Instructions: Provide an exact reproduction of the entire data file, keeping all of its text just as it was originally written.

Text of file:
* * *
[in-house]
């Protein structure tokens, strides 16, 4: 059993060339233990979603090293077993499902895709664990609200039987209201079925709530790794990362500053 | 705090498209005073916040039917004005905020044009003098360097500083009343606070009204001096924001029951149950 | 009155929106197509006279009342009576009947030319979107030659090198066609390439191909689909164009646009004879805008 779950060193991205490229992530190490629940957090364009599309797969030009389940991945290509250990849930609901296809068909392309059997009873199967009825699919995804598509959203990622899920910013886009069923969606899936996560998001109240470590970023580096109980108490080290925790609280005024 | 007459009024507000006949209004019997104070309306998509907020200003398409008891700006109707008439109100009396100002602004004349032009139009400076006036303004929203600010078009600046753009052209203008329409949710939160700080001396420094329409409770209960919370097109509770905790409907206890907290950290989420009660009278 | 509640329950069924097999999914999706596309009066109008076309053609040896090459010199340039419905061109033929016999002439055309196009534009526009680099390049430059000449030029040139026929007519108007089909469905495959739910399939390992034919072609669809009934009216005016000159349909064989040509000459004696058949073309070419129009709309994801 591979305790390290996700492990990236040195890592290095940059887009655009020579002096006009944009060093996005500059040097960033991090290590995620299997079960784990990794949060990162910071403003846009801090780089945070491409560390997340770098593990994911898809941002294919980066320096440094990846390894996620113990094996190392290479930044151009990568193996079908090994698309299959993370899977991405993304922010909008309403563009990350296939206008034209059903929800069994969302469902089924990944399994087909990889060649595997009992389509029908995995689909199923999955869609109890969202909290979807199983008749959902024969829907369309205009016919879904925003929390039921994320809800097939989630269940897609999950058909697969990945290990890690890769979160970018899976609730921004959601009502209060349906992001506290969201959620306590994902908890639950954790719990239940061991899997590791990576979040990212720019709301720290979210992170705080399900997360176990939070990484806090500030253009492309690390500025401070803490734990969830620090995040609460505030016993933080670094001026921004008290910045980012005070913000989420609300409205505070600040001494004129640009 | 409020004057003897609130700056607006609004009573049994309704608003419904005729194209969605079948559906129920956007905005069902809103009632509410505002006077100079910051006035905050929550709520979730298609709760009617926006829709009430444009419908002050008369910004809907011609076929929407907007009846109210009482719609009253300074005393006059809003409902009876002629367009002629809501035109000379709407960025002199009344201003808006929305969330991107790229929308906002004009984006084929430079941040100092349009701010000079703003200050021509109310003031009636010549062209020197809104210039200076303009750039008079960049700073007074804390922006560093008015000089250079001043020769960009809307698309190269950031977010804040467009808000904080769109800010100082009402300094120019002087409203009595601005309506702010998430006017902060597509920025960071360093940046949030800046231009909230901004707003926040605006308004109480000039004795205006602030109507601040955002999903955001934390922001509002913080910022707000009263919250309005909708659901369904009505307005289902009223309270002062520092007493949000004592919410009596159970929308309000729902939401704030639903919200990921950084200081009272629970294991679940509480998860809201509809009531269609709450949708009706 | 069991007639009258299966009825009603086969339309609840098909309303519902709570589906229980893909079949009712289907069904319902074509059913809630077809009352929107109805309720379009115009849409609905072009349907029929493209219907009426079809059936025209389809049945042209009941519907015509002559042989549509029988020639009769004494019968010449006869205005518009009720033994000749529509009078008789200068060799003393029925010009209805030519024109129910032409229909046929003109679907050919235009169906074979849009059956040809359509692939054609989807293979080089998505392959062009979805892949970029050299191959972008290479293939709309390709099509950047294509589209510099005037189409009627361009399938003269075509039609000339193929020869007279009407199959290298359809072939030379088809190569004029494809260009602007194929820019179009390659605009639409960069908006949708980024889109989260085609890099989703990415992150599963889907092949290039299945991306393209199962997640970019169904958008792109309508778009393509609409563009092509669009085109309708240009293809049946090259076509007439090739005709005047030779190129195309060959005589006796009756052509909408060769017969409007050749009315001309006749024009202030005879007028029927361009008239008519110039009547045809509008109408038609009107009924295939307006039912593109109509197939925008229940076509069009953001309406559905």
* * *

[in-house]
């Protein structure tokens, strides 16, 4: 059993060339233990979603090293077993499902895709664990609200039987209201079925709530790794990362500053 | 705090498209005073916040039917004005905020044009003098360097500083009343606070009204001096924001029951149950 | 009155929106197509006279009342009576009947030319979107030659090198066609390439191909689909164009646009004879805008 779950060193991205490229992530190490629940957090364009599309797969030009389940991945290509250990849930609901296809068909392309059997009873199967009825699919995804598509959203990622899920910013886009069923969606899936996560998001109240470590970023580096109980108490080290925790609280005024 | 007459009024507000006949209004019997104070309306998509907020200003398409008891700006109707008439109100009396100002602004004349032009139009400076006036303004929203600010078009600046753009052209203008329409949710939160700080001396420094329409409770209960919370097109509770905790409907206890907290950290989420009660009278 | 509640329950069924097999999914999706596309009066109008076309053609040896090459010199340039419905061109033929016999002439055309196009534009526009680099390049430059000449030029040139026929007519108007089909469905495959739910399939390992034919072609669809009934009216005016000159349909064989040509000459004696058949073309070419129009709309994801 591979305790390290996700492990990236040195890592290095940059887009655009020579002096006009944009060093996005500059040097960033991090290590995620299997079960784990990794949060990162910071403003846009801090780089945070491409560390997340770098593990994911898809941002294919980066320096440094990846390894996620113990094996190392290479930044151009990568193996079908090994698309299959993370899977991405993304922010909008309403563009990350296939206008034209059903929800069994969302469902089924990944399994087909990889060649595997009992389509029908995995689909199923999955869609109890969202909290979807199983008749959902024969829907369309205009016919879904925003929390039921994320809800097939989630269940897609999950058909697969990945290990890690890769979160970018899976609730921004959601009502209060349906992001506290969201959620306590994902908890639950954790719990239940061991899997590791990576979040990212720019709301720290979210992170705080399900997360176990939070990484806090500030253009492309690390500025401070803490734990969830620090995040609460505030016993933080670094001026921004008290910045980012005070913000989420609300409205505070600040001494004129640009 | 409020004057003897609130700056607006609004009573049994309704608003419904005729194209969605079948559906129920956007905005069902809103009632509410505002006077100079910051006035905050929550709520979730298609709760009617926006829709009430444009419908002050008369910004809907011609076929929407907007009846109210009482719609009253300074005393006059809003409902009876002629367009002629809501035109000379709407960025002199009344201003808006929305969330991107790229929308906002004009984006084929430079941040100092349009701010000079703003200050021509109310003031009636010549062209020197809104210039200076303009750039008079960049700073007074804390922006560093008015000089250079001043020769960009809307698309190269950031977010804040467009808000904080769109800010100082009402300094120019002087409203009595601005309506702010998430006017902060597509920025960071360093940046949030800046231009909230901004707003926040605006308004109480000039004795205006602030109507601040955002999903955001934390922001509002913080910022707000009263919250309005909708659901369904009505307005289902009223309270002062520092007493949000004592919410009596159970929308309000729902939401704030639903919200990921950084200081009272629970294991679940509480998860809201509809009531269609709450949708009706 | 069991007639009258299966009825009603086969339309609840098909309303519902709570589906229980893909079949009712289907069904319902074509059913809630077809009352929107109805309720379009115009849409609905072009349907029929493209219907009426079809059936025209389809049945042209009941519907015509002559042989549509029988020639009769004494019968010449006869205005518009009720033994000749529509009078008789200068060799003393029925010009209805030519024109129910032409229909046929003109679907050919235009169906074979849009059956040809359509692939054609989807293979080089998505392959062009979805892949970029050299191959972008290479293939709309390709099509950047294509589209510099005037189409009627361009399938003269075509039609000339193929020869007279009407199959290298359809072939030379088809190569004029494809260009602007194929820019179009390659605009639409960069908006949708980024889109989260085609890099989703990415992150599963889907092949290039299945991306393209199962997640970019169904958008792109309508778009393509609409563009092509669009085109309708240009293809049946090259076509007439090739005709005047030779190129195309060959005589006796009756052509909408060769017969409007050749009315001309006749024009202030005879007028029927361009008239008519110039009547045809509008109408038609009107009924295939307006039912593109109509197939925008229940076509069009953001309406559905």